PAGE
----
- Think Ahead - Whether you're just having your first session or have nearly concluded your time in therapy, it pays to think ahead. You don't have to spend a week ruminating or practicing the exact words you want to say. It can help to think of one or two things you want to talk about during the next session. Write them down and bring them with you to therapy. If you're doing therapy through an online platform, you might have the option of typing this and other notes into a private chat room that only you and your therapist have access to.
- Describe Feelings Accurately - Sometimes, it's difficult to put into words exactly what you're feeling. Your therapist understands this. Your session will be more productive if you consider how you feel rather than what you think you should
- Be Open and Honest - It's sometimes tempting to paint an idealized picture of ourselves to impress whoever is listening to us. At other times, we may talk only about what is dark and dismal to get sympathy. There needs to be a balance in what you express to your therapist. In therapy, the best way to get more for your money is to remember that you are there to improve your mental health. Being honest about your thoughts and feelings is the only way to make progress during the therapeutic process.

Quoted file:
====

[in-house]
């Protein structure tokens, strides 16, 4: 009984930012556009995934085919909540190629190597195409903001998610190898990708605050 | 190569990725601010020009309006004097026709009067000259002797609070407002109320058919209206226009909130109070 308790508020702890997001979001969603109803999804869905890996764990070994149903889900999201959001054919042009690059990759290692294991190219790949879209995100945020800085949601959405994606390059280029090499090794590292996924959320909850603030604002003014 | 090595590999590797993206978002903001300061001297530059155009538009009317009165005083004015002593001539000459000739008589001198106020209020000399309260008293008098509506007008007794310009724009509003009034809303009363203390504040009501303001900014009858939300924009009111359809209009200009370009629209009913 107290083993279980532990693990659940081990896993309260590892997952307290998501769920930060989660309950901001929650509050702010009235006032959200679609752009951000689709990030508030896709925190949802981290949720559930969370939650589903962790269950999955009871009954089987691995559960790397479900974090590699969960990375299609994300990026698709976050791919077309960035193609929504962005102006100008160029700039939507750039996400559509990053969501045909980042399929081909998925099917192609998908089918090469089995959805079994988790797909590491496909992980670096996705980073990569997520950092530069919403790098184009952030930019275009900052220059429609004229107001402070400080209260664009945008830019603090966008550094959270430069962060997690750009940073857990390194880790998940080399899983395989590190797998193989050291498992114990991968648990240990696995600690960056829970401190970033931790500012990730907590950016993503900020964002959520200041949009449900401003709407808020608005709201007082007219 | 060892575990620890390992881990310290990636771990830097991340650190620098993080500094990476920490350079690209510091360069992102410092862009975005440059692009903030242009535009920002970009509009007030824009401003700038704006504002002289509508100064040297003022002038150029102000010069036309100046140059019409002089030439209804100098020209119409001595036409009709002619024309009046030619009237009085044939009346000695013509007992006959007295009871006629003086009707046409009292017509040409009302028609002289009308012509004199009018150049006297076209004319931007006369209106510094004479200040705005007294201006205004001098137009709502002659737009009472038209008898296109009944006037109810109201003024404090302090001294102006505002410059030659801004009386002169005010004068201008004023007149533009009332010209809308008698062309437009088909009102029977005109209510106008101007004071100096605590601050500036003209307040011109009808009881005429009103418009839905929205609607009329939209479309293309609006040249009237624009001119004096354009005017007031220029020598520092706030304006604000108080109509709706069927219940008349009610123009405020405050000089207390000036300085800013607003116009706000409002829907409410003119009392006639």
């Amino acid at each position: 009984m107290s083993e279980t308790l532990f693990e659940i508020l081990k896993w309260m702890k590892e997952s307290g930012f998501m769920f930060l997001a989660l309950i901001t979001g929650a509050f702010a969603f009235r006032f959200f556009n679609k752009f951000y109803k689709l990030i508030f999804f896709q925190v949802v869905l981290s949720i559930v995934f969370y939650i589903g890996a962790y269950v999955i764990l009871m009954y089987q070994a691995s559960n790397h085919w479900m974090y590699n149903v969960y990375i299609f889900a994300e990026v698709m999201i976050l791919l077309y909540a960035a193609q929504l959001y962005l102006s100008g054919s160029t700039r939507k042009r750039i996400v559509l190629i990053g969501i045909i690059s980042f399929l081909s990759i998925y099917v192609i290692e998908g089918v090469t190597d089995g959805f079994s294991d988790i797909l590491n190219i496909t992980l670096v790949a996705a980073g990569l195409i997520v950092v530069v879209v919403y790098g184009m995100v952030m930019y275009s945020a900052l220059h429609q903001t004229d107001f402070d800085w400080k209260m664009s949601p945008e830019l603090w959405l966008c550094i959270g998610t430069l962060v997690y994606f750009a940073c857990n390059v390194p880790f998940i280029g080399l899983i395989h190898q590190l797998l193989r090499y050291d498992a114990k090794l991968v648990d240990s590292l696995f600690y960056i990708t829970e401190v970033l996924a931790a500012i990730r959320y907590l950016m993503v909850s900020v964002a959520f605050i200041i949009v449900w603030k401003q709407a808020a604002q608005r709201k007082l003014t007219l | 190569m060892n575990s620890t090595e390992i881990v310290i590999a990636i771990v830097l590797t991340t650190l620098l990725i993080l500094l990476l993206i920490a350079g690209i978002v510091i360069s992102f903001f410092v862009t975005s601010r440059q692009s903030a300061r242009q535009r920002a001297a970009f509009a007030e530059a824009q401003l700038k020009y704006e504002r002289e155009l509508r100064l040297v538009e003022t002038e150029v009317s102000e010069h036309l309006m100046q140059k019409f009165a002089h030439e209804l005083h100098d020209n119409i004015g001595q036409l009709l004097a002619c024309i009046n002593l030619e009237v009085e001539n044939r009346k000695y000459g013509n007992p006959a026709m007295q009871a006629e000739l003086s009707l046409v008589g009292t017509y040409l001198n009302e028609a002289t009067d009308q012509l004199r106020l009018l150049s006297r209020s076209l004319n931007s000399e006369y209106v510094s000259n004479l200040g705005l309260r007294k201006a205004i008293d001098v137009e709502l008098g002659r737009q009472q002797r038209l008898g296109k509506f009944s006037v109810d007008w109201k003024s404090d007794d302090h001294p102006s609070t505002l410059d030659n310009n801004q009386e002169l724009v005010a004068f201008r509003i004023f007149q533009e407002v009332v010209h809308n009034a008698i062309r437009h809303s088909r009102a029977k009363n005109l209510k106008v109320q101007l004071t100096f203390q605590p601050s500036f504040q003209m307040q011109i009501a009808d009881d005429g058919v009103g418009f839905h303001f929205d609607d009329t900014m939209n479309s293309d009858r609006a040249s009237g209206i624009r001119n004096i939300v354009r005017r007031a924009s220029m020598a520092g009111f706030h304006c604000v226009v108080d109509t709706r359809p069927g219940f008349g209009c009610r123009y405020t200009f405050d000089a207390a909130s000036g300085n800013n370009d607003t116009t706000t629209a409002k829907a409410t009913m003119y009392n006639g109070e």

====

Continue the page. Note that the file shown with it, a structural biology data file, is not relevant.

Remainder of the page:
- Listen Carefully and Speak Clearly - Therapy is a specialized form of communication. Like any other type of communication, you can waste time if you don't convey and receive the information accurately.
- Do Homework Assignments - Your therapist might assign you homework to do between sessions. Doing the homework gives you a foundation for exploring your motivations, feelings, and behavior during the next session.
Weighing Costs and Benefits
Once you look at the pros and cons of the cost of therapy, it's time to evaluate whether it's worth the cost to you to improve your mental health through counseling. Can you afford therapy? For almost everyone who is dealing with a mental health challenge, the answer is "yes!"
If you're still wondering if therapy is right for you, and how much therapy costs, please contact us at email@example.com or check us out online at Facebook, Twitter, Instagram, Google+, LinkedIn, Pinterest & Tumblr.
If you need a crisis hotline, please see below:
RAINN (Rape, Abuse, and Incest National Network) - 1-800-656-4673
The National Suicide Prevention Lifeline - 1-800-273-8255
National Domestic Violence Hotline - 1-800-799-7233
NAMI Helpline (National Alliance on Mental Illness) - 1-800-950-6264